Louisville Magazine

AUG 2018

Louisville Magazine is Louisville's city magazine, covering Louisville people, lifestyles, politics, sports, restaurants, entertainment and homes. Includes a monthly calendar of events.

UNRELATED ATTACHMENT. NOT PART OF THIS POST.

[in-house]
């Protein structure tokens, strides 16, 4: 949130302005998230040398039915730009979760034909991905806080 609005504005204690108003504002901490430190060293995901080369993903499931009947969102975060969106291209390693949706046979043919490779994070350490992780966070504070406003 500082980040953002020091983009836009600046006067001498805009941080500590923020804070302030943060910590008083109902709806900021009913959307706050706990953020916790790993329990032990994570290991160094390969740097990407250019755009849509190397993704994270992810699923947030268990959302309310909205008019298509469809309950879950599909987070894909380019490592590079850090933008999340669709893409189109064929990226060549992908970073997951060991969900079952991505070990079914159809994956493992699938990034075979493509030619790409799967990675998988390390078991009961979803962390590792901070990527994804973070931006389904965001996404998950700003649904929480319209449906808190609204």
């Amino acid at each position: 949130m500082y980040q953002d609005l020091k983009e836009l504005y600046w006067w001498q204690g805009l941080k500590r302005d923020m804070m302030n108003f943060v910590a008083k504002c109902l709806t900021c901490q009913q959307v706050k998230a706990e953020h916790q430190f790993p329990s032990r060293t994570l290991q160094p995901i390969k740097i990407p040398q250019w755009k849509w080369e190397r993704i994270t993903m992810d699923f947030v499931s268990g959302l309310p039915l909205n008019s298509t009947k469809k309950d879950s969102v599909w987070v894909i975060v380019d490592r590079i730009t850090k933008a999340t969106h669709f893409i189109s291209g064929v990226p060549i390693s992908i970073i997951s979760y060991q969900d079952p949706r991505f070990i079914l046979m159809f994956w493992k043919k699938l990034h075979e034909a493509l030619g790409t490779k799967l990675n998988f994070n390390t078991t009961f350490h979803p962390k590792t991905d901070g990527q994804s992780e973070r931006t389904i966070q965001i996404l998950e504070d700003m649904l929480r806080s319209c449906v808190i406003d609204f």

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38 LOUISVILLE MAGAZINE 8.18 THE BIT Craze Bordering Delirium Is the cannabis extract CBD the elixir we've all been searching for? By Mary Chellis Nelson A few months ago, I was perusing the supplement aisle at Rainbow Blossom for an alternative remedy for cramps when a staffer asked, "Have you tried CBD oil?" She took me to a small glass case of tincture bottles, gummies, jars of jam — all containing cannabidiol, or CBD, one of at least 100 phytocannabinoids found in the cannabis plant. e store had several brands, including some extracted from Kentucky-grown hemp. At the checkout, a freezer contained CBD push pops. CBD soft serve was available at the store's LIFEbar cafe. I got a bottle of the oil and took a little every day for several weeks, noticing subtle changes in my mood — more relaxed but without an afternoon energy slump, stress kind of fading into the background. en I started to notice how prevalent CBD has become in town. Smoke shops advertise it. Signs outside gas stations say, "We sell CBD." Just about every natural-foods gro- cery keeps it in the supplement aisle. Stacey Freibert, who owns the Seeds and Greens cafe and market in New Albany, wears a "Hemp hemp hooray" T-shirt to work every day. I texted a group of friends and asked whether anyone had tried the stuff. An immediate response: "I'm obsessed." Others followed: "My boyfriend uses it for anxiety." "My mom takes it for hip pain." "It's helped my mom's bloating and GI issues." "My dad uses it for back pain." One friend added that her boss, a hair salon owner, is going to start selling CBD, which can cost about $100 for a few ounces. CBD Hemp Oil opened in Lyndon late last year, and owner David Barhorst has a store in Florence, Kentucky, one in Sarasota, Florida, and another opening soon in Charlotte, North Carolina. I catch him on the phone while he's in Florida for a CBD conference. (He had just picked up from the airport, of all people, my yoga instructor. I wondered: Small-town Louis- ville coincidence or is CBD just that darn popular?) e main CBD uses Barhorst has seen are to treat depression/anxiety, pain/ inflammation, epilepsy and sleep problems. A 72-year-old customer of his claims she's able to ride a horse for the first time in 20 years. A 46-year-old hemp farmer he knows told him, "I don't really notice anything, but my wife says I'm a heck of a lot easier to get along with." Jesse Miller, a natural-foods broker covering the Midwest, sells a line of CBD oils from the Las Vegas-based CV Sciences to places like Rainbow Blossom. He has worked in the natural-foods business since the early '90s and has seen fads come and go. "It's becoming the fastest-growing category our industry's ever seen," he says. (At the Lexington Road Rainbow Blossom, Marc Fulkerson, who has worked at the store for 19 years, says, "Eight to 10 percent of this store's sales are in this (CBD) case.") Miller has a whole slide show on CBD that goes back to 2,800 B.C., when Chinese medicine first recorded the use of cannabis. Cannabis sativa is the botanical term for the plant that includes hemp and marijuana. e two are like cousins, though hemp, by legal definition, contains .3 percent or less of tetrahydrocannabinol (THC). "It's like comparing the alcohol content in kombu- cha to tequila," Miller says. A BIT DEEPER

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